{!hitembed ID=”hitembed_1″ width=”300″ height=”169″ align=”right” !} We’d fix this: 

My husband was also able to stay in the hospital every night with the baby, even when I couldn’t, so he always had a parent nearby, and brought him home when I was hurting too much to want to get in a car. He was able to do that because when he told his employer last Friday that the doctors thought the baby might need a week-long hospitalization, they offered him another week of paid leave on top of the four he was just finishing up. Most families in the United States aren’t nearly so lucky, as this country is the only industrialized nation (and one of only four nations in the entire world) that doesn’t mandate paid maternity leave, and forget leave for dad. Too many fathers in the United States are discouraged from taking leave if it’s even offered.

And I suppose the bootstrap-fetishists would tell people who aren’t wealthy not to have sex, then, or children, because children are a luxury reserved for the upper-middle-class and above. Just keep your legs closed. Just have the baby. Just do this. Just do that. As if any of this is “just” anything. As if there aren’t a thousand things that can go wrong, even when everything goes right.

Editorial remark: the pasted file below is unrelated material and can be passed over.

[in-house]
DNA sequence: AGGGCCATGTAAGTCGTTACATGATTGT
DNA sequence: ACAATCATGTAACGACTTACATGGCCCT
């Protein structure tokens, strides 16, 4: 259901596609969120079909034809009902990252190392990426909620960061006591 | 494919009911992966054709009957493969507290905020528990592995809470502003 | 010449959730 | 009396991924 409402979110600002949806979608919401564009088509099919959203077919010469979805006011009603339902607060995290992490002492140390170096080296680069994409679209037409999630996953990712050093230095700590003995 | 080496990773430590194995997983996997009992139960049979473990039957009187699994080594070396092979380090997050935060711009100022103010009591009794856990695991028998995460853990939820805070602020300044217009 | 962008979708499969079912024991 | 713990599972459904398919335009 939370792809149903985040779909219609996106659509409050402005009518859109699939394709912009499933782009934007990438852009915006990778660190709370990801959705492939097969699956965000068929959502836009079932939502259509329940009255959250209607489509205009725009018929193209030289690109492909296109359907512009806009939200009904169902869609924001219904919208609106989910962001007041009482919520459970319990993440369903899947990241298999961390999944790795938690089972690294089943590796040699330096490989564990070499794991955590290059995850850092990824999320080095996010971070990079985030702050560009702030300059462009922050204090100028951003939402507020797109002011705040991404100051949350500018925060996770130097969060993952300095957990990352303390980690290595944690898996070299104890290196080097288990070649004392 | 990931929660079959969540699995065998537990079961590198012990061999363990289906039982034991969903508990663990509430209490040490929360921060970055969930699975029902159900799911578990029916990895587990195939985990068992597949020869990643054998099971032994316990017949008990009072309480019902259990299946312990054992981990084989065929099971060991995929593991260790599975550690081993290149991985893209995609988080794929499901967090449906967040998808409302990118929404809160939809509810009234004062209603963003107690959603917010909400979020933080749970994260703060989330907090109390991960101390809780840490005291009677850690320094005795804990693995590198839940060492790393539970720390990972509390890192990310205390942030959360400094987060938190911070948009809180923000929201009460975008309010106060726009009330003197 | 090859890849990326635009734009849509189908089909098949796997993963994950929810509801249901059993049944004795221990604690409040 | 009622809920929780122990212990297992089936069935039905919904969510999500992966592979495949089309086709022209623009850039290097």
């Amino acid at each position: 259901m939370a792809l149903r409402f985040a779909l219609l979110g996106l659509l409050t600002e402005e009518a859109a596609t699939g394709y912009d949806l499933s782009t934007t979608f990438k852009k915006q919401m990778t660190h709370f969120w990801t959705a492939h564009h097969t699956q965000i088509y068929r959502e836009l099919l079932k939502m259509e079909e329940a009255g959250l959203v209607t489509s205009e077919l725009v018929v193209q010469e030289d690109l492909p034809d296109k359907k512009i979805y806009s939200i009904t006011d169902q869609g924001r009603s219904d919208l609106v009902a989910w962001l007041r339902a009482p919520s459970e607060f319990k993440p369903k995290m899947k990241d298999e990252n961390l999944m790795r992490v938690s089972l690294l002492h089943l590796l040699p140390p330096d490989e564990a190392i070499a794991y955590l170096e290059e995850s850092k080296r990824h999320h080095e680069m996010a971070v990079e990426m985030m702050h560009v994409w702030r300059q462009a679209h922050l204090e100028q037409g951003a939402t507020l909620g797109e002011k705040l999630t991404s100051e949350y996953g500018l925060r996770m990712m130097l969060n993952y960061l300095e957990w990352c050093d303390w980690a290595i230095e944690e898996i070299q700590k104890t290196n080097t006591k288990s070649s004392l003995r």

A.

Allison Hantschel

Allison Hantschel

Allison Hantschel is a 10-year veteran of the newspaper business. She publishes First Draft, a writing and politics blog, with her partners Holden, Jude and Scout. She is the author of the books Chicago's Historic Irish Pubs (2011, Arcadia Publishing, with Mike Danahey) and It Doesn’t End With Us: The Story of the Daily Cardinal, about a great liberal journalism institution (2007, Heritage Books). She also edited the anthology “Special Plans: The Blogs on Douglas Feith and the Faulty Intelligence That Led to War” (2005, William, James & Co.) Her work has appeared in the Chicago Sun-Times, the Milwaukee Journal-Sentinel, the Daily Southtown, Sirens Magazine, and Alternet. She lives in Chicago with her husband, two ferrets, and approximately 60 tons of books.

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